Your must-reads from the world of highbrow wordage this week are two sides of the same coin: this delightfully savage interview with literary agent Andrew Wylie, he of a reputation for cutthroat tactics, an impossible author roster, dandyish charm and a hatred for Amazon that outstrips Franzen’s—and then this list of “outtakes," all the devastating bon mots that couldn’t be crammed into the original article. It’s an embarrassment of bitches, people.

But for all it pleases me to hold Wylie up as a hero (he slammed Gone Girl, about which I have a very personal gripe), I am beset by one awful fact: Andrew Wylie, agent par excellence, “the jackal,” dream snob, will never represent my sorry fiction. Why would he? He’s still busy with the estate of Vladimir fucking Nabokov. Check out his agency’s client list and the first name you see is King Abdullah II. KING. I don’t know what he’s king of, but I’m pretty sure it’s important. Has he written anything interesting? Doesn’t matter.
This is what I love most of all, though: say you’re aware you don’t have a shot at making it into such elite company—Wylie has also said he doesn’t really deal with younger writers, for whom he is a puzzling Ronald Reagan-like figure—but wouldn’t mind hanging out in a nearby slush pile. Click on to the “Submissions” bar and here’s the message you get: “The Wylie Agency does not currently accept unsolicited submissions.” You got that? They’re too busy to even reject you right now. May as well just staple that manuscript to your butt and jump in front of a train.

From Ernest Hemingway to Steven Soderbergh: This Morning’s Glance at Arts & Culture

Before you dive into your workday, here’s a healthy serving of what’s been floating around the world of arts & culture. Dig it.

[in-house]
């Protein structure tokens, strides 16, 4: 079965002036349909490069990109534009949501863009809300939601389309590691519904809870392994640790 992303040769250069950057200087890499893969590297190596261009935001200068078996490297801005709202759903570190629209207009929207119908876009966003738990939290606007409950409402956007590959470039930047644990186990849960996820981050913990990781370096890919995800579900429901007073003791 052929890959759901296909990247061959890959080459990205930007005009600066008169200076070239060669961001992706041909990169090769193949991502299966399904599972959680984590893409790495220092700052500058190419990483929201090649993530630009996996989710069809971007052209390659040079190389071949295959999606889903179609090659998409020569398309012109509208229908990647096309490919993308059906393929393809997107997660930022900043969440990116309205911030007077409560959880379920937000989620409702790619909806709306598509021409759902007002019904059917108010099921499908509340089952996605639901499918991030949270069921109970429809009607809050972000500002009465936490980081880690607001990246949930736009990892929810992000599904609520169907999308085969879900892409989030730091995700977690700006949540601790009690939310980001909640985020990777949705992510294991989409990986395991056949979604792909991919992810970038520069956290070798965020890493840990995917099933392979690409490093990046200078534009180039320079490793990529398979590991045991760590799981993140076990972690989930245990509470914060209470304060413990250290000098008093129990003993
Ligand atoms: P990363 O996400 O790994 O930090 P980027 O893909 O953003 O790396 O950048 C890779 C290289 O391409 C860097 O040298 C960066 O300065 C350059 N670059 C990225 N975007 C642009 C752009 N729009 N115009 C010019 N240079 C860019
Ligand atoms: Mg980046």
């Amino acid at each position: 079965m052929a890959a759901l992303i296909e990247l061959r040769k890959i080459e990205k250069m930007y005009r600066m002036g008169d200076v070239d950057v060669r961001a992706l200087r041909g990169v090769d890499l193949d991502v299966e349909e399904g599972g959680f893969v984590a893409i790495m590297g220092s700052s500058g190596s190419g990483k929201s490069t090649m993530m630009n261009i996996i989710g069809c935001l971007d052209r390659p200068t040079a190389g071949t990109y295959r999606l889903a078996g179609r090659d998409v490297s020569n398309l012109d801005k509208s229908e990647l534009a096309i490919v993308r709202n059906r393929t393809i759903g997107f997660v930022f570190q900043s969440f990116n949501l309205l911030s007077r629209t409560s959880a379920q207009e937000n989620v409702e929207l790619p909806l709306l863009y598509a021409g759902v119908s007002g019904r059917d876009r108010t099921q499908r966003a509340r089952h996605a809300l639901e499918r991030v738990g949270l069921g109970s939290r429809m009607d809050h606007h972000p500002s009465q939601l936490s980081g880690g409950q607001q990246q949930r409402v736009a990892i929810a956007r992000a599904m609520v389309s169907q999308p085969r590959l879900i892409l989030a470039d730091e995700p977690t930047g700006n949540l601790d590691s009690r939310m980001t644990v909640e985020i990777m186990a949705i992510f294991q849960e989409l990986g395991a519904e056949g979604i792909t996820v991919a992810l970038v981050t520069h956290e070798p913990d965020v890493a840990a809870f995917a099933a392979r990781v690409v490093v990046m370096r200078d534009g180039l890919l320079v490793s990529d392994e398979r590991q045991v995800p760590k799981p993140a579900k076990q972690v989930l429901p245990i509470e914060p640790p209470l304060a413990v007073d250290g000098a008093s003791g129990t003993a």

Fighting With Ernest Hemingway

“My writing is nothing, my boxing is everything,” claimed Hemingway whose passions clearly resided in the romance of the fight. 

Slicing Up Her with Soderbergh

Somewhere in the cinema-sphere there might just be a Steven Soderbergh cut of Spike Jonze’s Her, and we’re going to need to see that. 

Deeper and Deeper Inside Llewyn Davis

A fifth and probably not final trailer emerges for the Coen brothers’ highly-lauded new feature, now screening at NYFF.

An Not so Fabulous Fallout 

Ab-Fab’s Jennifer Saunders explains how BBC has now become a top-heavy place for executive idiots. 

The Animosity Surrounding the Cast of Blue is the Warmest Color Ceases to End

We’ll be sitting down with film’s star later this week, but in the meantime see Lea Seydoux and Abdellatif Kechiche have recently divulged about the controversial three hour lesbian romantic drama.

Baby, Your Going to Miss That Plane

Taking a look at the ten most romantic films of all time that happen to also be ten of the best movies of all time.  

Stevie Nicks Writes Game of Thrones FanFic

Well, fan poetry and wants to write music for the show. Need we say more?

A Clockwork Orange sans Kubrick, Starring Mick Jagger

It’s almost impossible to imagine but Mick Jagger (much better suited for the Nic Roeg world) was almost cast in as Alex DeLarge directed by, well, who knows.